Make us your home page
Instagram

Today’s top headlines delivered to you daily.

(View our Privacy Policy)

St. Petersburg: Red light cameras survive council members' efforts to remove them

ST. PETERSBURG — It seems red-light cameras are here to stay.

After a spirited debate Thursday, the City Council voted 5-3 to keep the 22 cameras hanging in St. Petersburg intersections to catch red-light runners.

Council members Wengay Newton, Leslie Curran and Steve Kornell voted to end the program with the Arizona-based camera vendor.

The debate came after Mayor Bill Foster explained the changes he made to the camera program last week in response to criticism about the state's red-light camera law.

Newton then made a motion to kill the city's contract with ATS, the council's only option. The group doesn't have the power to administer any part of the program.

"I think it's time for the council to invoke the only power we have," he said.

Curran supported his motion and lambasted the program as a money machine for the camera vendor, American Traffic Solutions.

If the program was about safety, the city should hire the firm for code enforcements and filming drivers near school buses, Curran said.

"This company is not in the business of promoting safety," she said. "They're concerned for the number of dollars they put in their wallets."

Other council members disagreed.

Jeff Danner offered a simple solution to critics: "Don't run red lights and you'll never have to deal with these problems."

Bill Dudley said he is tired of talking about the camera program. The retired teacher and former driving instructor said he thinks they make streets safer and many residents support the cameras.

"I'm tired of beating the same drum," he said.

Foster last week exempted drivers of rental and borrowed cars from the law because they don't have time to pay the $158 fine before it jumps to $264. Foster's action came after Pinellas Clerk of Circuit Court Ken Burke asked six Pinellas cities to stop issuing tickets until state legislators fix flaws in the camera program.

Council member Charlie Gerdes applauded Foster for issuing the moratorium but asked him to halt all tickets until state legislators can fix all flaws.

That idea died.

This was Newton's second attempt to kill the program. He made a similar motion late last year, but none of his colleagues supported him.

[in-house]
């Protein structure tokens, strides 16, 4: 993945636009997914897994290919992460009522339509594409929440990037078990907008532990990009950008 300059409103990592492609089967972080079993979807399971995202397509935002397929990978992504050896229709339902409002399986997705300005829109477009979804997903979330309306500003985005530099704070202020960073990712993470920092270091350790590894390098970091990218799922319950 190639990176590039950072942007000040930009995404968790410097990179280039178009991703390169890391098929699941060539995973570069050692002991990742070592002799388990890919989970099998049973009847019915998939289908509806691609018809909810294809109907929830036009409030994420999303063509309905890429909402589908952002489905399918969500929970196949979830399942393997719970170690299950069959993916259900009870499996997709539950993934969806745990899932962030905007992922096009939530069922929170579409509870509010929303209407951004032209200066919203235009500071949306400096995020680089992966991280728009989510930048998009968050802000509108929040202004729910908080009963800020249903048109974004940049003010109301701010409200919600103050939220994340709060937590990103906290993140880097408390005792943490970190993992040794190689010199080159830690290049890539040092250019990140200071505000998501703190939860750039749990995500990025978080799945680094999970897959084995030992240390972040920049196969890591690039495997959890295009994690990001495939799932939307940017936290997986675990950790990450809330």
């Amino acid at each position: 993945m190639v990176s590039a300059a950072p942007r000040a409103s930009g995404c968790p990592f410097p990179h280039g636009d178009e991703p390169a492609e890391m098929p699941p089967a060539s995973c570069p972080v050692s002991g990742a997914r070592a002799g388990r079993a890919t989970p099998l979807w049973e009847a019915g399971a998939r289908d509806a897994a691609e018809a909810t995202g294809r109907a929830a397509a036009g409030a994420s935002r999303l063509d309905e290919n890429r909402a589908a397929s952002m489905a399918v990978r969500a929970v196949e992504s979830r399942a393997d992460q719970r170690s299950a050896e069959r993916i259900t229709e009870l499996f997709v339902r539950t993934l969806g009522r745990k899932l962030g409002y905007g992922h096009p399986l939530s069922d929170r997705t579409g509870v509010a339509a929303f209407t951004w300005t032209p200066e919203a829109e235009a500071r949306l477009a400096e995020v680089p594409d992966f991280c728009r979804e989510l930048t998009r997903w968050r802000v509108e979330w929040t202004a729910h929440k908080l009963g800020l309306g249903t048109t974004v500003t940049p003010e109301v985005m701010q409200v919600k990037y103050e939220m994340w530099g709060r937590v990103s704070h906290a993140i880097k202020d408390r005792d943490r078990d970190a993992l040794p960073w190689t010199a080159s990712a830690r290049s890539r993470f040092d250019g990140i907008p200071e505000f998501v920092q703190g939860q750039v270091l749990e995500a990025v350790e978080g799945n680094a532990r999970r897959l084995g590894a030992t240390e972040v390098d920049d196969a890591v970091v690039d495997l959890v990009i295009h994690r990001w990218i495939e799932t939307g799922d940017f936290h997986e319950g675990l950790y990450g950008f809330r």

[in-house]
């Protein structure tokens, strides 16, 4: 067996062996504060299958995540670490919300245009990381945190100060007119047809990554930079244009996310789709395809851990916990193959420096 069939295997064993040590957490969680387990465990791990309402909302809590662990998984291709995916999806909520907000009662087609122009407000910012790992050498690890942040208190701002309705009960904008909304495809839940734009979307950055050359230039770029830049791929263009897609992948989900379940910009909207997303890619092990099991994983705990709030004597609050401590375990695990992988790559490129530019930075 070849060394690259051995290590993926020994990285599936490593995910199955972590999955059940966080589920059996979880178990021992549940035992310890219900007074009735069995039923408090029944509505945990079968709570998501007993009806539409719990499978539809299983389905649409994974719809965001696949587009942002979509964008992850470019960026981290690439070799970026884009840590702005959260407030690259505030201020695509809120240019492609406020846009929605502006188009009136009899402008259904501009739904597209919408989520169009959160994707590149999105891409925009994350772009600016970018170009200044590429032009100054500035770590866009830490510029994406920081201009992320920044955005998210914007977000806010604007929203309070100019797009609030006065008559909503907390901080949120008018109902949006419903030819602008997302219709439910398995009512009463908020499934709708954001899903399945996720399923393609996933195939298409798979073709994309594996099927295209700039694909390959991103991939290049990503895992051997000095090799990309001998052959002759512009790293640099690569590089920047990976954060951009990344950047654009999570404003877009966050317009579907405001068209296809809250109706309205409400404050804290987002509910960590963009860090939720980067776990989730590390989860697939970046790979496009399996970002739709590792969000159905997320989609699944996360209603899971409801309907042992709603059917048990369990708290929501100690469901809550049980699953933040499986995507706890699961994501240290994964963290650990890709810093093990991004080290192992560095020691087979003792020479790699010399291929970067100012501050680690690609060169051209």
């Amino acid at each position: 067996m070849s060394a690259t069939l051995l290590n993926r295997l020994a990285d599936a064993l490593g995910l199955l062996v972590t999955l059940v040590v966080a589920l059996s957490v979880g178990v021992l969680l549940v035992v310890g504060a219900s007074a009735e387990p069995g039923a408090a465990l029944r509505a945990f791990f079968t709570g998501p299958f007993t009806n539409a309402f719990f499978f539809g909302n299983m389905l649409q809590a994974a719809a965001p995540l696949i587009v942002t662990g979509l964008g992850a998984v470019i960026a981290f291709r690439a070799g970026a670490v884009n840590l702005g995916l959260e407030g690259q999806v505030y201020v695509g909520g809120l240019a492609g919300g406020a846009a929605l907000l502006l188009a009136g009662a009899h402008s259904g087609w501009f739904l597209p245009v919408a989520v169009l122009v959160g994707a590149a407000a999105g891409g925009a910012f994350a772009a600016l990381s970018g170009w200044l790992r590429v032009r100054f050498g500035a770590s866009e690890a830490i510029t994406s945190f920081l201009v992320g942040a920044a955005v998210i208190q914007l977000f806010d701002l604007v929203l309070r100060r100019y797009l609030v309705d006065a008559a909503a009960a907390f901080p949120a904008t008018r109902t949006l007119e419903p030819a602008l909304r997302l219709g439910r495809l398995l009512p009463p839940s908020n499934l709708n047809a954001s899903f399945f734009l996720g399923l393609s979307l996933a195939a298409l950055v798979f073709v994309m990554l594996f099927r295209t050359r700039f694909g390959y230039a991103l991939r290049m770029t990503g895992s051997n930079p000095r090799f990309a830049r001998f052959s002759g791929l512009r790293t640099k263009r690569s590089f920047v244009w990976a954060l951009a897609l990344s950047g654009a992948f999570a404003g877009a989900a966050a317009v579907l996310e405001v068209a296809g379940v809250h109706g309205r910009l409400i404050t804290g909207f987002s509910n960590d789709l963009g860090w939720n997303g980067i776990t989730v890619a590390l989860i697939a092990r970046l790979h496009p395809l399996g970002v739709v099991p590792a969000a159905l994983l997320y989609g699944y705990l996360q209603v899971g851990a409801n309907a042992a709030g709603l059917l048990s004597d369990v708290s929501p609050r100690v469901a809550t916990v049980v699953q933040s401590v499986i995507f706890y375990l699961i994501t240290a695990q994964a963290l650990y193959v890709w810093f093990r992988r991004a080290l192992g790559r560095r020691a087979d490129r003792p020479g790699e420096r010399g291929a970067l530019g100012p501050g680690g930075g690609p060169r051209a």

After the vote Thursday, Curran said the program keeps coming up for a reason: "If there wasn't a problem, it wouldn't be brought up to council."

St. Petersburg: Red light cameras survive council members' efforts to remove them 03/07/13 [Last modified: Thursday, March 7, 2013 9:32pm]
Photo reprints | Article reprints

© 2017 Tampa Bay Times

    

Join the discussion: Click to view comments, add yours

Loading...
  1. Tampa Bay small businesses give Tampa B+ for regulatory climate

    Corporate

    In a recent survey about small business sentiments toward state and local government policies that affect them, Tampa Bay ranked at No. 25 out of 80 — a B+ overall.

    Tampa Bay ranked No. 25 out of 80 in a recent survey about how small business owners feel about state and local government policies that affect them. | [Times file photo]
  2. Dirk Koetter to Bucs: Take your complaints to someone who can help

    Bucs

    TAMPA — It was just another day of aching bellies at One Save Face.

    Dirk Koetter: “All of our issues are self-inflicted right now.”
  3. Seminole Heights murders: fear and warnings, but no answers

    Crime

    TAMPA — Interim Tampa police Chief Brian Dugan elicited loud gasps from the crowd of about 400 who showed up at Edison Elementary School on Monday night to learn more about the string of unsolved killings that have left the southeast Seminole Heights neighborhood gripped by fear.

    Kimberly Overman, left, comforts Angelique Dupree, center, as she spoke about the death of her nephew Benjamin Mitchell, 22, last week in Seminole Heights. The Tampa Police Department held a town hall meeting Monday night where concerned residents hoped to learn more about the investigation into the three shooting deaths over 11 days in southeast Seminole Heights. But police could give the crowd at Edison Elementary School few answers. [OCTAVIO JONES   |   Times]
  4. Juvenile justice reform seen as help for teen car theft problem

    Crime

    ST. PETERSBURG — One of Tampa Bay's largest religious organizations has decided to make reforming the juvenile justice system one of its top priorities for next year.

    One of Tampa Bay's largest religious organizations, Faith & Action for Strength Together (FAST), voted Monday night to make reforming the juvenile justice system one of its top priorities for next year. FAST believes civil citations could help Pinellas County?€™s teen car theft epidemic by keeping children out of the juvenile justice system for minor offenses. [ZACHARY T. SAMPSON  |  Times]
  5. U.S. general lays out Niger attack details; questions remain (w/video)

    War

    WASHINGTON — The U.S. Special Forces unit ambushed by Islamic militants in Niger didn't call for help until an hour into their first contact with the enemy, the top U.S. general said Monday, as he tried to clear up some of the murky details of the assault that killed four American troops and has triggered a nasty …

    Gen. Joseph Dunford said much is still unclear about the ambush.